I wanted to make a lot of bookmark/gift tags with verses on them for events coming up this Spring and Summer. Although, making letters by hand is fun and rewarding in itself, I did not have the time to paint the words on each individual piece. Therefore, I thought I would experiment with making my own stamp.
Being a painter and crafter, I already had on hand a pink carving block. I had always wanted to try making a stamp, but never did. However, there’s no time the present to try!
What you will need is paper/sketchpad and pencil to create your design or message, tracing paper, some sort of carving block and linoleum cutters. The carving block and linoleum cutters were purchased at my local craft store using the store discount coupons (if you sign-up at your local craft store, they will email you coupons each week).
After writing out my message (“A happy heart is good medicine.” Proverbs 17:22) in my sketchpad, I found that tracing paper worked great to transfer my image onto the carving block. Since this was my first try, I kept the letters simple and gave enough space between each letter to be able to fit the small No.1 “V” blade.
Then I flipped the image (tracing paper) over onto the top of the carving block (so what I just traced is now facing the block…making the image backwards). TRIAL: I was so excited to get the image onto the block, I forgot to flip it the first time and started tracing my verse the wrong way (therefore the scribbling of lead over the back of the tracing paper in trying to make it cover my letters to transfer…so remember to FLIP YOUR IMAGE onto your block!). 🙂
Go back over your exact image (letters) and the lead will transfer onto your block (after going back over your entire image, lift off the tracing paper. Your image will be on the block in reverse. I recommend placing a paper towel over your image and press down just once to blot some of the lead (to keep it from smudging as you carve). NOTE: If you freehand something onto your block, remember to do it in REVERSE and a pen does not smudge as much as a pencil (however, the pencil works best if using tracing paper to get the flipped image onto the pink carving block).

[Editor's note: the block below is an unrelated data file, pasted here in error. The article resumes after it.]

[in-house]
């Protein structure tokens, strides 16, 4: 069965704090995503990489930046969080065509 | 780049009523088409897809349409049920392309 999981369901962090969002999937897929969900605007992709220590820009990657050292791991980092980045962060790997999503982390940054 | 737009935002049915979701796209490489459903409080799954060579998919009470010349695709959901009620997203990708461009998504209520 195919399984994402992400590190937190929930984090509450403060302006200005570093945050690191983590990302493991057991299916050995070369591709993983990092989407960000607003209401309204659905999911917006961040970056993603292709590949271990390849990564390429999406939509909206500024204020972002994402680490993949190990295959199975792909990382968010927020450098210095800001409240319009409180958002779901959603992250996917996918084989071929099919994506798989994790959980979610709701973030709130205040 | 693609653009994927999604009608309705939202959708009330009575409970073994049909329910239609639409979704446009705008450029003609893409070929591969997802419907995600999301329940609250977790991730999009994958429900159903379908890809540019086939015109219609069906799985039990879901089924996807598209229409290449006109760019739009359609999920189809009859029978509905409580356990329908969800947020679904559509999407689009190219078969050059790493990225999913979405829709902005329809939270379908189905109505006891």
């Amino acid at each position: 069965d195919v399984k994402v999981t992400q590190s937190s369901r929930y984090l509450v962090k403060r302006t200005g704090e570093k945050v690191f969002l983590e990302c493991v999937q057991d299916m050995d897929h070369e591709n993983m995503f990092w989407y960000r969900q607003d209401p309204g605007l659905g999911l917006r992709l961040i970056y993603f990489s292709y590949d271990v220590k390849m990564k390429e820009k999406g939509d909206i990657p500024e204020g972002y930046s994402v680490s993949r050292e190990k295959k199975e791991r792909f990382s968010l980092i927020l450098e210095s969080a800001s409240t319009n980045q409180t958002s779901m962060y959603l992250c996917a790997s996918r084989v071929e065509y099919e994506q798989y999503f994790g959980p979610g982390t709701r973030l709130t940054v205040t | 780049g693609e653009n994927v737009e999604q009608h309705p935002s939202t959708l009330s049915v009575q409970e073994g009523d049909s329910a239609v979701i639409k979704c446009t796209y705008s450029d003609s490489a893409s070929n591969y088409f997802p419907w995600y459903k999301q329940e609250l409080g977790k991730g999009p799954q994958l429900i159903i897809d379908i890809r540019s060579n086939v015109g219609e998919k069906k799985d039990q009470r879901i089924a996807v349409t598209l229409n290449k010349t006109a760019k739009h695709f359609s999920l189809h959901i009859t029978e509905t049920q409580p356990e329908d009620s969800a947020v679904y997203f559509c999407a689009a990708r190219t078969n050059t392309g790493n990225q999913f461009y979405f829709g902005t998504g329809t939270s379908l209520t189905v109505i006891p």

Okay, ready to carve! I placed my block on top of a manilla folder to catch the carvings (makes clean-up easier and faster to dump shavings in the trash). I used the “U” shape No. 5 blade to start carving away large areas of the block (see blades above). The pink block I used does not crumble and comes off very smoothly with the cutting tool.
While carving, it’s important to keep in mind to carve away from yourself and to keep any fingers out of the way. Also, carve away from your letters so you do not accidentally cut into them or cut them off. Since, PROVERBS 17:22 was the smallest area to work with, I started there in carving between the spacing of the letters. I used the smallest “V” No.1 blade and took my time.
Because I wanted the image to transfer onto my canvas heart (card stock and material work great too) that I painted with acrylic paints, I used Tim Holtz’s Black Soot Distress Paint instead of an ink pad. The distress paint has a sponge applicator on top. I rubbed a thin layer of it onto a styrofoam plate (large enough area to cover the size of my stamp) and then dipped my stamp into it. It is possible to rub the applicator directly onto the stamp, but I would be careful not to let it fill up the crevasses between your letters.